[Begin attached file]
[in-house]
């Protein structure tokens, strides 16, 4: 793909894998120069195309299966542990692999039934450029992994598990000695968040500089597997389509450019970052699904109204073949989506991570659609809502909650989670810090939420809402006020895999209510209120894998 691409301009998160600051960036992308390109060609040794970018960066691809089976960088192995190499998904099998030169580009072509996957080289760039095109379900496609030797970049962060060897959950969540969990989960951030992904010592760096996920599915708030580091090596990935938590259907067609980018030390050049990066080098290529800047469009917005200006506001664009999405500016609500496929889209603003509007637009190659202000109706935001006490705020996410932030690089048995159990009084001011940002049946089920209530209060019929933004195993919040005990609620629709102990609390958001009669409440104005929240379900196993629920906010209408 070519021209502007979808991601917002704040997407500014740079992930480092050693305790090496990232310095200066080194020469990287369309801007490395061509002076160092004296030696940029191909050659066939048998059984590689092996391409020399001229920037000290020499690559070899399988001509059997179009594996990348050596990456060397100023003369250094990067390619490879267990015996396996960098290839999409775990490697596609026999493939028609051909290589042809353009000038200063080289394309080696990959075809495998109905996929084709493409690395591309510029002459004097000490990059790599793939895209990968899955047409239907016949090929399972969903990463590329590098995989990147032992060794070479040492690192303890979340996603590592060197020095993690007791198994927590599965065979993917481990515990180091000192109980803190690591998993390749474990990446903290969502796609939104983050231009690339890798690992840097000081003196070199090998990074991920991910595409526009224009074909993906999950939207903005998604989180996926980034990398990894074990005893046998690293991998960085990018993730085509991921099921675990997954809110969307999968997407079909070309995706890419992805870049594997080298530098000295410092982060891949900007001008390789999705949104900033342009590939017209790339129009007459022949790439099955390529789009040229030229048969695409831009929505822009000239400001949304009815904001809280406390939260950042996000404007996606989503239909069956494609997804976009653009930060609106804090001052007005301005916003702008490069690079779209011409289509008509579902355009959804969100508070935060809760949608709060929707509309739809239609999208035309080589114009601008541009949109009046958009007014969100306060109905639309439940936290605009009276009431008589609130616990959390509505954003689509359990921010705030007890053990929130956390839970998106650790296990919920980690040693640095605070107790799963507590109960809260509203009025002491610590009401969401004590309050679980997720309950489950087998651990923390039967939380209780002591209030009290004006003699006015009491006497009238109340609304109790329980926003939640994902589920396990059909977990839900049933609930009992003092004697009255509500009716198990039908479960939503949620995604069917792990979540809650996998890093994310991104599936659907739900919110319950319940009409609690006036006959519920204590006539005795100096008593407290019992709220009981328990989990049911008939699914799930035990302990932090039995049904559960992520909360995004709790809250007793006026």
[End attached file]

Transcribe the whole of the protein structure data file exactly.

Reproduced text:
[in-house]
């Protein structure tokens, strides 16, 4: 793909894998120069195309299966542990692999039934450029992994598990000695968040500089597997389509450019970052699904109204073949989506991570659609809502909650989670810090939420809402006020895999209510209120894998 691409301009998160600051960036992308390109060609040794970018960066691809089976960088192995190499998904099998030169580009072509996957080289760039095109379900496609030797970049962060060897959950969540969990989960951030992904010592760096996920599915708030580091090596990935938590259907067609980018030390050049990066080098290529800047469009917005200006506001664009999405500016609500496929889209603003509007637009190659202000109706935001006490705020996410932030690089048995159990009084001011940002049946089920209530209060019929933004195993919040005990609620629709102990609390958001009669409440104005929240379900196993629920906010209408 070519021209502007979808991601917002704040997407500014740079992930480092050693305790090496990232310095200066080194020469990287369309801007490395061509002076160092004296030696940029191909050659066939048998059984590689092996391409020399001229920037000290020499690559070899399988001509059997179009594996990348050596990456060397100023003369250094990067390619490879267990015996396996960098290839999409775990490697596609026999493939028609051909290589042809353009000038200063080289394309080696990959075809495998109905996929084709493409690395591309510029002459004097000490990059790599793939895209990968899955047409239907016949090929399972969903990463590329590098995989990147032992060794070479040492690192303890979340996603590592060197020095993690007791198994927590599965065979993917481990515990180091000192109980803190690591998993390749474990990446903290969502796609939104983050231009690339890798690992840097000081003196070199090998990074991920991910595409526009224009074909993906999950939207903005998604989180996926980034990398990894074990005893046998690293991998960085990018993730085509991921099921675990997954809110969307999968997407079909070309995706890419992805870049594997080298530098000295410092982060891949900007001008390789999705949104900033342009590939017209790339129009007459022949790439099955390529789009040229030229048969695409831009929505822009000239400001949304009815904001809280406390939260950042996000404007996606989503239909069956494609997804976009653009930060609106804090001052007005301005916003702008490069690079779209011409289509008509579902355009959804969100508070935060809760949608709060929707509309739809239609999208035309080589114009601008541009949109009046958009007014969100306060109905639309439940936290605009009276009431008589609130616990959390509505954003689509359990921010705030007890053990929130956390839970998106650790296990919920980690040693640095605070107790799963507590109960809260509203009025002491610590009401969401004590309050679980997720309950489950087998651990923390039967939380209780002591209030009290004006003699006015009491006497009238109340609304109790329980926003939640994902589920396990059909977990839900049933609930009992003092004697009255509500009716198990039908479960939503949620995604069917792990979540809650996998890093994310991104599936659907739900919110319950319940009409609690006036006959519920204590006539005795100096008593407290019992709220009981328990989990049911008939699914799930035990302990932090039995049904559960992520909360995004709790809250007793006026």